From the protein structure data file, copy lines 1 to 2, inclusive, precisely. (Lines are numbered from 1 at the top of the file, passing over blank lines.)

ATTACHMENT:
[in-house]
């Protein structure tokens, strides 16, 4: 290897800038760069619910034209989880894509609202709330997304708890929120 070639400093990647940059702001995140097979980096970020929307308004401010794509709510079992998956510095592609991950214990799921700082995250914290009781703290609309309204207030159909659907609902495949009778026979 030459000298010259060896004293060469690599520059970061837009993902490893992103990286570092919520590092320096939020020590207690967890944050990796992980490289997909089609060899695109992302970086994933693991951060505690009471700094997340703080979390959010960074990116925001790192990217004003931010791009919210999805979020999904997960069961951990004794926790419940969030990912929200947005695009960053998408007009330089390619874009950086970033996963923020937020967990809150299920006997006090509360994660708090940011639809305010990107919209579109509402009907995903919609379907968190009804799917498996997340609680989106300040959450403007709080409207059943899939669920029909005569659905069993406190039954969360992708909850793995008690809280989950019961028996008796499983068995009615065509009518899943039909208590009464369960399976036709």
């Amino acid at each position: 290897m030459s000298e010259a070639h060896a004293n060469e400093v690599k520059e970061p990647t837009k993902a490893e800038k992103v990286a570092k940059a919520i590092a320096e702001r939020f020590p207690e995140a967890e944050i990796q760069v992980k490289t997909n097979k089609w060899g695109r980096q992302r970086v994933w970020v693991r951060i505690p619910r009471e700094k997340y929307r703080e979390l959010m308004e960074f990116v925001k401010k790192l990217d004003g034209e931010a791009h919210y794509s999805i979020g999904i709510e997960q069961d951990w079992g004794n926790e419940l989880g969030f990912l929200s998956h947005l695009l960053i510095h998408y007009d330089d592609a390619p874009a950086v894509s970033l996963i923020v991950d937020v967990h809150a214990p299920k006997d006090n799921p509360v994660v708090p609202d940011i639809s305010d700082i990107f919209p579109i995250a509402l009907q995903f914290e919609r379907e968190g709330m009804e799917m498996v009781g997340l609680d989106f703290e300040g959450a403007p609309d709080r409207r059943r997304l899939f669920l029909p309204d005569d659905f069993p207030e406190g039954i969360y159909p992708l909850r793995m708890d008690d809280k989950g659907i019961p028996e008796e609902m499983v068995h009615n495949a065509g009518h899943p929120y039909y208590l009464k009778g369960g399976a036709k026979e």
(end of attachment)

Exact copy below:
[in-house]
């Protein structure tokens, strides 16, 4: 290897800038760069619910034209989880894509609202709330997304708890929120 070639400093990647940059702001995140097979980096970020929307308004401010794509709510079992998956510095592609991950214990799921700082995250914290009781703290609309309204207030159909659907609902495949009778026979 030459000298010259060896004293060469690599520059970061837009993902490893992103990286570092919520590092320096939020020590207690967890944050990796992980490289997909089609060899695109992302970086994933693991951060505690009471700094997340703080979390959010960074990116925001790192990217004003931010791009919210999805979020999904997960069961951990004794926790419940969030990912929200947005695009960053998408007009330089390619874009950086970033996963923020937020967990809150299920006997006090509360994660708090940011639809305010990107919209579109509402009907995903919609379907968190009804799917498996997340609680989106300040959450403007709080409207059943899939669920029909005569659905069993406190039954969360992708909850793995008690809280989950019961028996008796499983068995009615065509009518899943039909208590009464369960399976036709």